Affordable. Health. Care. Part I



Nothing can exist without its opposite;  the two were one in the beginning and will be one again in the end. Consciousness can only exist through continual recognition of the unconscious, just as everything that lives must pass through many deaths.  ~Carl Jung CW Vol. 9i  par. 178

There’s a battle going on in my head.  I hate fights.  I hate conflict of any kind.  But I’ve been witnessing this battle every day for six weeks and I’ve decided to give you a ringside seat. First I need to set the scene so you’ll know where I am and what the fight’s about it and who the antagonists are.

The setting is the political arena as seen from the perspective of my philosophical, introverted, sensitive, non-political mind.  The issue is Affordable Health Care.  The antagonists are various aspects of my Ego, Shadow, and Higher Self. Sometimes I know who’s speaking, sometimes I don’t.

For six weeks now, ever since I had an emotionally-charged conversation with a friend after I attended a fundraiser for Hillary Clinton, some of my inner characters have been having a dicey dialogue.  I wake up to their arguments. They make points throughout the day. Their themes populate my dreams and interrupt my sleep.

So why am I inviting you to view this inner drama? Here are a few of the reasons I recognize at the moment:

  1. To clarify my thoughts.

  2. To ease my conscience.

  3. To heal my conflicts.

  4. To get some sleep.

  5. To show you the kinds of challenges people face when they’re committed to self-knowledge, thinking psychologically, and living spiritually. After all, that’s the theme of this blog.

  6. Because I want to make a difference in individual and collective thinking and living.

I realize the last reason may sound a bit grandiose, but wouldn’t everyone like to think that maybe their lives made a positive difference, if only a very tiny one? In fact, isn’t there an inner archetypal force, a mysterious ‘transcendent function’ that pushes all of us, no matter how craven, to better ourselves, to rise above our ignorance and selfishness?

What but a personal experience of this function could motivate me to write a book called Healing the Sacred Divide:  Making Peace with Ourselves, Each Other, and the World? What but a taste of the joy that comes from heeding its call would cause any of us to do our best at our work and build loving, intimate relationships? Would we be fully human if we cared about nothing but ourselves?  I believe we wouldn’t. Yet sometimes I still fight my mysterious task master.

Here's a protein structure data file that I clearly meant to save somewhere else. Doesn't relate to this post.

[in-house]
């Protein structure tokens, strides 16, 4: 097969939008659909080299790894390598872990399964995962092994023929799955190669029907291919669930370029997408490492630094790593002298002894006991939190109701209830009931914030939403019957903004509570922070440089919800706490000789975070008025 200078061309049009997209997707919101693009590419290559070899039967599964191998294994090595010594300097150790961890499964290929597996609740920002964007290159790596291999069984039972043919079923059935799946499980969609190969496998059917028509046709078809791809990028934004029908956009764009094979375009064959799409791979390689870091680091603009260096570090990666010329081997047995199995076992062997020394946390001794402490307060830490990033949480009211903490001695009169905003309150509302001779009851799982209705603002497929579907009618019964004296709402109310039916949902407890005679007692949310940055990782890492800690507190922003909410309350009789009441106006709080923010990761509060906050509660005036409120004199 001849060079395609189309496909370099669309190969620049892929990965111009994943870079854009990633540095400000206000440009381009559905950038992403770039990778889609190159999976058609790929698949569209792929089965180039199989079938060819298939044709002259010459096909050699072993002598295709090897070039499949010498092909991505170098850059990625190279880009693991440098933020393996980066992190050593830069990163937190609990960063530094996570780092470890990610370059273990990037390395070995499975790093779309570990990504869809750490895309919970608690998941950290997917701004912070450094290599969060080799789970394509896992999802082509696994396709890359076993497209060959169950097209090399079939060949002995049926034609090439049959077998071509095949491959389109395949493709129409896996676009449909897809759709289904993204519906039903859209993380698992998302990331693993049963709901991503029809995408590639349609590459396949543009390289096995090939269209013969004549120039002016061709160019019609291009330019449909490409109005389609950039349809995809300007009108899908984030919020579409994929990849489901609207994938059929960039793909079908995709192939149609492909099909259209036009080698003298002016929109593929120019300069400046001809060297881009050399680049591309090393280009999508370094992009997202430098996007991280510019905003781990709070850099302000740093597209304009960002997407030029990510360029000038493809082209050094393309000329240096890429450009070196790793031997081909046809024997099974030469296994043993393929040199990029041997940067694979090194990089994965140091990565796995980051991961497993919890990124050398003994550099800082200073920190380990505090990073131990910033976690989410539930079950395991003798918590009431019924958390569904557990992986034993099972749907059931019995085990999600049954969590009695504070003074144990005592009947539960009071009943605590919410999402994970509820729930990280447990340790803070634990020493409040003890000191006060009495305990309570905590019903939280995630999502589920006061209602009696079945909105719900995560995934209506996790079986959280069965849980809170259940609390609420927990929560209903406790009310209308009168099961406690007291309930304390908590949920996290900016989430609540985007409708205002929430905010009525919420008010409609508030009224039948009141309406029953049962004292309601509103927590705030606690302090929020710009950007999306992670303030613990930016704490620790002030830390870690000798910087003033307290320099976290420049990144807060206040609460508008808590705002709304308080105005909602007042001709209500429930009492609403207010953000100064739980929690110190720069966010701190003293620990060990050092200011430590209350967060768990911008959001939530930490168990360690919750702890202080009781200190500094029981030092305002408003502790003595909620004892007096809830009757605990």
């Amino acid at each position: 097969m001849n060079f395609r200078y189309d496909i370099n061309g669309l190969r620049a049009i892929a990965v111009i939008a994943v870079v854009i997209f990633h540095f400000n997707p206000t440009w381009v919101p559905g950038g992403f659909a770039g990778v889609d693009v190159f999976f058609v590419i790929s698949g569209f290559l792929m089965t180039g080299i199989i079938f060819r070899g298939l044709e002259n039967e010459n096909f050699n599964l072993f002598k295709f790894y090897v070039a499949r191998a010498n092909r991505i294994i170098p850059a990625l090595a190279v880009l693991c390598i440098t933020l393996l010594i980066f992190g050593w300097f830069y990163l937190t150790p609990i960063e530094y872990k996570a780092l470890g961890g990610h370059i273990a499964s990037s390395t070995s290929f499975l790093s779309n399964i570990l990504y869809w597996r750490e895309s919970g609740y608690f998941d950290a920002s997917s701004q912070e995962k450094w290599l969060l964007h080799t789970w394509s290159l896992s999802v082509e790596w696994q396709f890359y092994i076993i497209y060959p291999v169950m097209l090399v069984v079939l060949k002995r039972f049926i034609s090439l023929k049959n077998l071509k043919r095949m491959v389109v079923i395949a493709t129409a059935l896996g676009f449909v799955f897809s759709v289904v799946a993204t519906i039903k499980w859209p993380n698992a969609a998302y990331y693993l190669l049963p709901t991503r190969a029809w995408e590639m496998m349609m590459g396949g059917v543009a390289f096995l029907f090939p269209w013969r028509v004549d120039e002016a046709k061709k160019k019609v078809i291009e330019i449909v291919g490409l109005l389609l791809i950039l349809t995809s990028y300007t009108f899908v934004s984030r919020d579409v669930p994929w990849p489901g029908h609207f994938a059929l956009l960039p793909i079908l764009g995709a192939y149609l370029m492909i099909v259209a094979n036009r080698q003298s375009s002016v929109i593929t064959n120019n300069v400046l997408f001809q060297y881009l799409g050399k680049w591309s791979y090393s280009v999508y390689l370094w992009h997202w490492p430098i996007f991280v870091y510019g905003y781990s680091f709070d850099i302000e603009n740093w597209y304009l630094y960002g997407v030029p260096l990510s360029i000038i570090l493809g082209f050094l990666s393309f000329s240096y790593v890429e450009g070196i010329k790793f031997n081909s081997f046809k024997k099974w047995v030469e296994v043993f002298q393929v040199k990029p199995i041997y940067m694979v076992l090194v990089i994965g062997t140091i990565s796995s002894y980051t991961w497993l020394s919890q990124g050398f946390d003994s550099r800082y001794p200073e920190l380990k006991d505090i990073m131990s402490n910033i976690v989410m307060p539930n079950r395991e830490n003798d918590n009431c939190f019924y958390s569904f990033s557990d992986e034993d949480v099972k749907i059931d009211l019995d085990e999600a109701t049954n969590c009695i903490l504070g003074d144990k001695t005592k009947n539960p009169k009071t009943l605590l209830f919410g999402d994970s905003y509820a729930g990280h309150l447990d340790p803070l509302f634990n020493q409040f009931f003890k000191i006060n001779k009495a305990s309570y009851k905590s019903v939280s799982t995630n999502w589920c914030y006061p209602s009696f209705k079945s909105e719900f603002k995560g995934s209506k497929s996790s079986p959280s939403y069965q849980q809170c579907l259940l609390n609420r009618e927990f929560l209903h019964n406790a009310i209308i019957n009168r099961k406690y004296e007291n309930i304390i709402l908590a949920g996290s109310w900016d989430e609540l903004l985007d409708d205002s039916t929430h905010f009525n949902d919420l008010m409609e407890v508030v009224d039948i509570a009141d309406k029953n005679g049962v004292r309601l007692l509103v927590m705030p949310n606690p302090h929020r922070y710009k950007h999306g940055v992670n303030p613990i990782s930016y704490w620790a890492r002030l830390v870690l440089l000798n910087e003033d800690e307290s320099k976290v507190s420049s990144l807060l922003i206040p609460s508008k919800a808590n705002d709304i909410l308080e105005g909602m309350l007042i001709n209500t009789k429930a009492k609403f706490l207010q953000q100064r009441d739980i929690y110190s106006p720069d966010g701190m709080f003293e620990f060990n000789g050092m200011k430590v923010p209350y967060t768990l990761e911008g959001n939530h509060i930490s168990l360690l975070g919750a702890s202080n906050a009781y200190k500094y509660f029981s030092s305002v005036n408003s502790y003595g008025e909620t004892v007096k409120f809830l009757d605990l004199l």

imagesSo here’s what’s been going on in my head:

“But I’m a philosopher, not an activist.”

“How’s that working for you? And how’s the view from your Ivory Tower?” (Pretty sure this latter comment came from my Spiritual Bully, not the Self.)

“But I abhor politics.  What possible good is there in self-serving rants and self-righteous blame games motivated by power and greed?”

“Don’t be so cynical. You know that’s human nature. We all react instinctively to fear, and the less awareness we have, the more we project our shadows onto others to take the heat off ourselves.”

“I know. But the fear and projection seem to be getting worse. And so few people seem to see it or care, and my psychologizing can’t change that. People have to want to change.”

“So if you really care, what can you do?”

“The only thing I know how to do is write, but I know absolutely zero about this issue and the factors involved.”

“You could find out. Do some research.  Ask around.”

“I’m not interested in that kind of research.  I want to understand how our minds work and why we behave the way we do. I don’t want to read thousands of pages of boring details, know who lobbies whom to get bills vetoed or passed, or learn the depressing facts about the twisted, depressing lies politicians tell to push their personal agendas through. None of it makes any lasting difference in the end. Meanwhile, it hurts to be constantly reminded that some people who are supposedly devoted to serving our country care more about getting re-elected than easing people’s pain and suffering. That they would rather distort the truth and blame the other party than be true to their consciences.  That they may not even have consciences.”

“Hmmm.  I’m hearing some powerful anger and resistance here.  What are you really afraid of.”

“Venturing into this new arena is difficult for me. My position is unusual and I don’t want to be misunderstood or scorned. What if I can’t present my case with clarity and objectivity?  What if people hate me or think I’m arrogant or frivolous?  It’s hard enough to see and deal with my own crap. Do I have to heap more coals on my head?”

“I see. Pooor baby. You think you shouldn’t have to suffer any more. After all, look how hard you’ve worked to become a more conscious, ‘spiritual’ person! (That had to be my Spiritual Bully again.) So if that’s how you feel, why keep agonizing about whether to write about this? Why not let people with thicker skins and extroverted personalities enter this particular fray?”

Consciousness-opposites“Aaarrgh! Because nobody else seems to care what’s happening to him and it’s not fair! I can’t stand to see him suffering over this injustice. And I couldn’t forgive myself if I didn’t try to help.”

“Well alright.  Let’s get on with it then, shall we?”

So that’s it. Next time, the full story from my friend.

Jean Raffa’s “The Bridge to Wholeness” and “Dream Theatres of the Soul” are at Amazon. E-book versions are also at KoboBarnes And Noble and Smashwords. “Healing the Sacred Divide” can be found at Amazon and Larson Publications.